This is not quite correct. For the same inflation pressure, the area of the contact patch doesn't change with the narrower tire, i.e. unit pressure stays the same. What does change is the shape of the contact patch, which become longer and more able to get through the water/slush/snow to the surface of the road.

Yours
Vern
 

Phil Robson

Well-Known Member
#12
Ahh, I see - that makes sense.

Given that, how is it that my 2000 is still much lighter on the steering.... :confused: I don't think the tyre pressures are much different.
 

Demetris

Well-Known Member
#13
Given that, how is it that my 2000 is still much lighter on the steering.... :confused: I don't think the tyre pressures are much different.
As far as i remember the steering box is different between the two, and also the front suspension geometry is rather different.
Also the tread pattern and depth, compound hardness can affect significantly the steering effort.
 
Last edited:

Demetris

Well-Known Member
#14
This is not quite correct. For the same inflation pressure, the area of the contact patch doesn't change with the narrower tire, i.e. unit pressure stays the same. What does change is the shape of the contact patch, which become longer and more able to get through the water/slush/snow to the surface of the road.

Yours
Vern
Vern, i think that your approach is somewhat simplified. In practice the contact patch will become significantly longer, only if you allow for tread deformation i.e. by lowering the pressure. Wider tyres are not just a trend, they do actually produce more friction under normal conditions, otherwise we would still be driving around in 125s. However, i agree with you that narrow tyres have a better chance to get through the water/slush/snow to the surface of the road.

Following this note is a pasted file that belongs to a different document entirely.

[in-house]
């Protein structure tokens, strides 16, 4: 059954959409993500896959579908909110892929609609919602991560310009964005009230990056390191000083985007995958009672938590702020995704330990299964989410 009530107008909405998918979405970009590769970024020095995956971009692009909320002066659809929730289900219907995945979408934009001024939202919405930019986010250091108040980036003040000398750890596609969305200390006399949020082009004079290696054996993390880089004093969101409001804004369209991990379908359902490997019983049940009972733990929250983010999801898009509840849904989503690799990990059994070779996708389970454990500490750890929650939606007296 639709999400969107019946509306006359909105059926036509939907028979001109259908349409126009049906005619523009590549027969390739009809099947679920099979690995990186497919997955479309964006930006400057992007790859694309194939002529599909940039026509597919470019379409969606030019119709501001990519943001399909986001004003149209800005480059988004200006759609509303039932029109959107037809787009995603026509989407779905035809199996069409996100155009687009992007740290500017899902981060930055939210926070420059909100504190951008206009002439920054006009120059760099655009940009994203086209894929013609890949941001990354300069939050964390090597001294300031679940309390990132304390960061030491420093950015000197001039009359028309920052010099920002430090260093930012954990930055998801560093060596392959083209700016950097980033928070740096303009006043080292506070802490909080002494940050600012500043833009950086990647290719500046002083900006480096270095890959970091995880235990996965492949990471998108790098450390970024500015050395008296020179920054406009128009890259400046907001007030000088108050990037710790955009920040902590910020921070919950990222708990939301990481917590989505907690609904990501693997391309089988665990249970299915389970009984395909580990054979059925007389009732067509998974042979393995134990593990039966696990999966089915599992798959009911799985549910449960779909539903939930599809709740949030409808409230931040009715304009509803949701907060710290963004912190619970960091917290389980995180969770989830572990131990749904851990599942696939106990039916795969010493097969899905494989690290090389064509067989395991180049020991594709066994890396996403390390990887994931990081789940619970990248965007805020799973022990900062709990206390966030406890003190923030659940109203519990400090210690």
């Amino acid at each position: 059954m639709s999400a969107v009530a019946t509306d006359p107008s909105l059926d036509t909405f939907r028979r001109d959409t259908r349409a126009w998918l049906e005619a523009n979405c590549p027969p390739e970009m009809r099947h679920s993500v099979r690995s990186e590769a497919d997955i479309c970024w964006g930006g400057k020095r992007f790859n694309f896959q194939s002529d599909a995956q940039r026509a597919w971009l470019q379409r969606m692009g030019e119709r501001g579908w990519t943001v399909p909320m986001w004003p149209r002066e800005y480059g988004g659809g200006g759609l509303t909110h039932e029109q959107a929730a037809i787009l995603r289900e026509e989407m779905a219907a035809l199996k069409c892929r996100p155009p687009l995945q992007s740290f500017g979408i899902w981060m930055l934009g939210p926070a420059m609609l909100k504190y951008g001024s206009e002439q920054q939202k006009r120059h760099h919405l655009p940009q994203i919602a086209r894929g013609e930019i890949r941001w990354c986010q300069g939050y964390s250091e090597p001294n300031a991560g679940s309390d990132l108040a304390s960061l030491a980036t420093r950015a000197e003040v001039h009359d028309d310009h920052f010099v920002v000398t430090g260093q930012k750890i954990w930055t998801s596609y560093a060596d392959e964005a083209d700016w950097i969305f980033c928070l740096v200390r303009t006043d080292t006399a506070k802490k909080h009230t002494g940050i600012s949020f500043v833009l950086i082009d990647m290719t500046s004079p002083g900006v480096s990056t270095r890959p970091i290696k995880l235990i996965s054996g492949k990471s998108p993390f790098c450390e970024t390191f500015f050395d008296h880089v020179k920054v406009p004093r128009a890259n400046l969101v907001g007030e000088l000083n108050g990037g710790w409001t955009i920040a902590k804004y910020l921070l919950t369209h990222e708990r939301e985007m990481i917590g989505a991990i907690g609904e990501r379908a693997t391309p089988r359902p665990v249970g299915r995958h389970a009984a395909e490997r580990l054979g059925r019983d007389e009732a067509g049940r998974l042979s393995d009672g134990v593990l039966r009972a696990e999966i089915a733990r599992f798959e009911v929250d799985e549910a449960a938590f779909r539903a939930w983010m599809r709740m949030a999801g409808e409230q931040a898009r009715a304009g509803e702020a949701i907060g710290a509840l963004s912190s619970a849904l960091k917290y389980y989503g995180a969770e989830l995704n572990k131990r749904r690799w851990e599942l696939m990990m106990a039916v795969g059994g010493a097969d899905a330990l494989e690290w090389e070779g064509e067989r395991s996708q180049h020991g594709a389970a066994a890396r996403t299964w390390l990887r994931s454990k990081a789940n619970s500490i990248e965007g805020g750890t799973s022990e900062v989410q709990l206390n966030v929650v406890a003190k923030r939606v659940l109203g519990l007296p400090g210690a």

sdibbers

Well-Known Member
#15
Interesting discussion. My 1969 2000TC came new with the optional rostyle wheels. It has 3500 hubs (different offset compared to the standard 2000 hubs) and the kinked rear upper suspension link. So has the wider rims and 185 tyres. It did feel a little longer legged than my old car with standard rims (feels quicker now because of mods). The steering is also heavier on the 69. Which makes sense given the other comments.
 
#16
The area of the contact patch stays the same if the pressures are the same. So the contact patch becomes longer as the tire width decreases. The only way to change the area of the patch is to change the pressure, or the weight on that corner of the car. That's the theory. In practice, tires with very thick tread bands and/or very stiff sidewalls and tires that are so underinflated that the sidewalls are near touching behave differently, but a properly inflated passenger car tire follows the rule.

I wasn't suggesting narrow tires are superior, but they have their advantages when the first task is to dig for solid ground to grip.

Yours
Vern
 
Last edited:
#17
What an interesting discussion . Taking all the comments into consideration I have made my mind up and I am going to go for the Pirelli Cinturato standard size 165/80/14 . Why is it the 185 is so much cheaper ? Supply and demand I suppose. Thank you for all your inputs.
 
Top